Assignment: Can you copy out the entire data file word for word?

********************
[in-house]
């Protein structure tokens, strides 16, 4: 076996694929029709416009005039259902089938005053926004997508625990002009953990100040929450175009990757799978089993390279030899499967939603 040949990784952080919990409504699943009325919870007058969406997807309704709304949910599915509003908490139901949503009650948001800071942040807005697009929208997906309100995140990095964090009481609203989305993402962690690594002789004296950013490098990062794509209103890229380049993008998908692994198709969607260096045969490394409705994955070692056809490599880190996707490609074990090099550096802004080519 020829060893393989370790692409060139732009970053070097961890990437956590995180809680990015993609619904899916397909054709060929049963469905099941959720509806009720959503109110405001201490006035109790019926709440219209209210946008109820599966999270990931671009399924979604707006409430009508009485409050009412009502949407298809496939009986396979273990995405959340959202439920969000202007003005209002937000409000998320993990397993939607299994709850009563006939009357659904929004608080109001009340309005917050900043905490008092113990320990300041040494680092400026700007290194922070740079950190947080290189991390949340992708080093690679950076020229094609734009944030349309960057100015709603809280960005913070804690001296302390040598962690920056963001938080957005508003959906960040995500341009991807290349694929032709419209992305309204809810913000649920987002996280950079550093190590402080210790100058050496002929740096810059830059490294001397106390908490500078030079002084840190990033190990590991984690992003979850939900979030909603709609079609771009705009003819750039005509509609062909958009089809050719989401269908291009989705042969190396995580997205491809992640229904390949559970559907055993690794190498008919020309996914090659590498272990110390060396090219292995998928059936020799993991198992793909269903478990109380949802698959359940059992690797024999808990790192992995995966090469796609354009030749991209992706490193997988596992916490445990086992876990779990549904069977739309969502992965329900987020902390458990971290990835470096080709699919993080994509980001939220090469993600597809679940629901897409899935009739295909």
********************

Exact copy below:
[in-house]
């Protein structure tokens, strides 16, 4: 076996694929029709416009005039259902089938005053926004997508625990002009953990100040929450175009990757799978089993390279030899499967939603 040949990784952080919990409504699943009325919870007058969406997807309704709304949910599915509003908490139901949503009650948001800071942040807005697009929208997906309100995140990095964090009481609203989305993402962690690594002789004296950013490098990062794509209103890229380049993008998908692994198709969607260096045969490394409705994955070692056809490599880190996707490609074990090099550096802004080519 020829060893393989370790692409060139732009970053070097961890990437956590995180809680990015993609619904899916397909054709060929049963469905099941959720509806009720959503109110405001201490006035109790019926709440219209209210946008109820599966999270990931671009399924979604707006409430009508009485409050009412009502949407298809496939009986396979273990995405959340959202439920969000202007003005209002937000409000998320993990397993939607299994709850009563006939009357659904929004608080109001009340309005917050900043905490008092113990320990300041040494680092400026700007290194922070740079950190947080290189991390949340992708080093690679950076020229094609734009944030349309960057100015709603809280960005913070804690001296302390040598962690920056963001938080957005508003959906960040995500341009991807290349694929032709419209992305309204809810913000649920987002996280950079550093190590402080210790100058050496002929740096810059830059490294001397106390908490500078030079002084840190990033190990590991984690992003979850939900979030909603709609079609771009705009003819750039005509509609062909958009089809050719989401269908291009989705042969190396995580997205491809992640229904390949559970559907055993690794190498008919020309996914090659590498272990110390060396090219292995998928059936020799993991198992793909269903478990109380949802698959359940059992690797024999808990790192992995995966090469796609354009030749991209992706490193997988596992916490445990086992876990779990549904069977739309969502992965329900987020902390458990971290990835470096080709699919993080994509980001939220090469993600597809679940629901897409899935009739295909």